THis yere also one Peter a Germaine & another with him constantly endurid death by the fier at Colchester for theLords supper, but only that it is reportid that they defiled this good quarell with a nother foule erroure, touchinge the incarnacion of Christ of his mother.
FOr somuch as the nomber of yeres doth leade vs ther vnto we will some what touch and spek of fryer Forest although he be vnworthy of place & not to be nombered in this catologe. This forest was an obseruāt frier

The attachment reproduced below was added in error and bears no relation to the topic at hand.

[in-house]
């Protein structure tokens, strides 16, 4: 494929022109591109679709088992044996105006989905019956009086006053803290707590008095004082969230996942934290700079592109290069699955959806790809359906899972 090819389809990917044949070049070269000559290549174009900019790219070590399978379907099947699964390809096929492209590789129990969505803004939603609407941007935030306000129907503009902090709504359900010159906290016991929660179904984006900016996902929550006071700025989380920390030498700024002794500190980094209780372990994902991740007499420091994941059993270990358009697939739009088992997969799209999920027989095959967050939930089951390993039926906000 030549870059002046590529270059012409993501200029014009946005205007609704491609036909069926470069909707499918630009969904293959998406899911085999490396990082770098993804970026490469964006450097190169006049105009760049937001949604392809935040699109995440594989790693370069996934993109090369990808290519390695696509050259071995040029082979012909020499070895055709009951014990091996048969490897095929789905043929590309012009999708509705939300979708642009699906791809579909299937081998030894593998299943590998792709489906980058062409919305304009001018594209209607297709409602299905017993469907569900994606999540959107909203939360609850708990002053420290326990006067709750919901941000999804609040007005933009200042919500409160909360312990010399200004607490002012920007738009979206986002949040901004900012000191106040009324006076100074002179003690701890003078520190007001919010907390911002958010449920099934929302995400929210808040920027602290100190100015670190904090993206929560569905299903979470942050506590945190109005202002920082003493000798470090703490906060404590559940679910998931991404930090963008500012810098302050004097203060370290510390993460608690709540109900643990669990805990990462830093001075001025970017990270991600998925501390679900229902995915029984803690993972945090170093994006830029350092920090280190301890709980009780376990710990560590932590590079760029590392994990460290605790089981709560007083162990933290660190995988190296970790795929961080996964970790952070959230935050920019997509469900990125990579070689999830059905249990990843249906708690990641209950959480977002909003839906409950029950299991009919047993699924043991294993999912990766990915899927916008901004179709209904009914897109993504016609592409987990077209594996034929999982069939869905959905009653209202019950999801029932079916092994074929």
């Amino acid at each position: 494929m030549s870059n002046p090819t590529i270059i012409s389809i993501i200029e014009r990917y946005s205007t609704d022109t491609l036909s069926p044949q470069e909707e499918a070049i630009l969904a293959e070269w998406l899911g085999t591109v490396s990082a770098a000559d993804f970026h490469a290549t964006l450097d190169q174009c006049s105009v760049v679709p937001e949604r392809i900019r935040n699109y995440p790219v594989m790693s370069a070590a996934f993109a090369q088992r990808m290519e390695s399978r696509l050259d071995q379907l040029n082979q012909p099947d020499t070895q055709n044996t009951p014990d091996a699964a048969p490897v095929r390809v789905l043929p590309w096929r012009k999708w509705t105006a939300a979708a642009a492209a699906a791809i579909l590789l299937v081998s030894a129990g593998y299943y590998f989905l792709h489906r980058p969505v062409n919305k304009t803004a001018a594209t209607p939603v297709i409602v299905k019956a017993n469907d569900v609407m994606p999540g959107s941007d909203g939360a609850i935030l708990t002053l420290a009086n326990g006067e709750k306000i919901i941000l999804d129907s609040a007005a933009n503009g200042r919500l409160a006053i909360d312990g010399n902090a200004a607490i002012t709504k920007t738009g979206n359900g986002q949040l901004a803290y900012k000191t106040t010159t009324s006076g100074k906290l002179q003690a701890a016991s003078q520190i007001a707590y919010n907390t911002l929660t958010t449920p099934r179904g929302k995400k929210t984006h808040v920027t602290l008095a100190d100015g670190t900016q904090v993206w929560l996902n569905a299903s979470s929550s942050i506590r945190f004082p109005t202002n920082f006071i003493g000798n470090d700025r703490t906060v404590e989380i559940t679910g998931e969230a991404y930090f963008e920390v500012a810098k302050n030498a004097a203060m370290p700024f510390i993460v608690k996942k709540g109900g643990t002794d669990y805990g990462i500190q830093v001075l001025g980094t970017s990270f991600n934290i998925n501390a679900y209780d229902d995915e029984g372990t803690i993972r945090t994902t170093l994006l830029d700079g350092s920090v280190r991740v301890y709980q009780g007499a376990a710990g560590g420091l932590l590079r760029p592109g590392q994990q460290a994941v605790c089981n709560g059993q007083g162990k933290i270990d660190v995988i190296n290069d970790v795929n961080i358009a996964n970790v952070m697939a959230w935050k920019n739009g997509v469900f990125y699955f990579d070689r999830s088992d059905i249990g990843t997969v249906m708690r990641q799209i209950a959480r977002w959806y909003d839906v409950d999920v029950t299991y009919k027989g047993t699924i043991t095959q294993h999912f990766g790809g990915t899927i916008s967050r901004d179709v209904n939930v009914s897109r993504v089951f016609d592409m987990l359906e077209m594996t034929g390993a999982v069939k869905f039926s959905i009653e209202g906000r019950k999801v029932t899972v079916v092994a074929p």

John Forest has the unenviable distinction of the only Catholic executed for heresy in England during the Reformation. Forest was arrested in March or April 1538 for denying the Royal Supremacy when hearing confession. However, the authorities charged him with heresy instead of treason. Peter Marshall, who has analysed Forest's arrest and martyrdom, and the circumstances behind them, has argued that Forest's conviction for heresy was partly due to the recent papal summoning of a council at Mantua, which had heightened Henry VIII's sensitivity to denials of his supremacy over the Church. It was also partly due to anxiety that confessionals were being used to hatch treasonable plots. Marshall also argues that the decision to try Forest as a heretic was made by Cromwell in the expectation that the friar would recant and perform a humiliating recantation. At first, all went according to plan and Forest, after being convicted of heresy, agreed to abjure at Paul's Cross. However, in prison, Forest changed his mind. When Cromwell's original plan foundered on Forest's refusal to submit, the Vicegerent turned Forest's execution into a piece of political theatre. Forest was burned, on 22 May 1538, along with Dderfel Gadern, a great wooden statue that had been an object of pilgrimage at Llandderfel in North Wales. (For a detailed analysis of Forest's trial and martyrdom see Peter Marshall, 'Papist as Heretic: The Burning of John Forest, 1538', Historical Journal 41 , pp. 354-74).[Back to Top]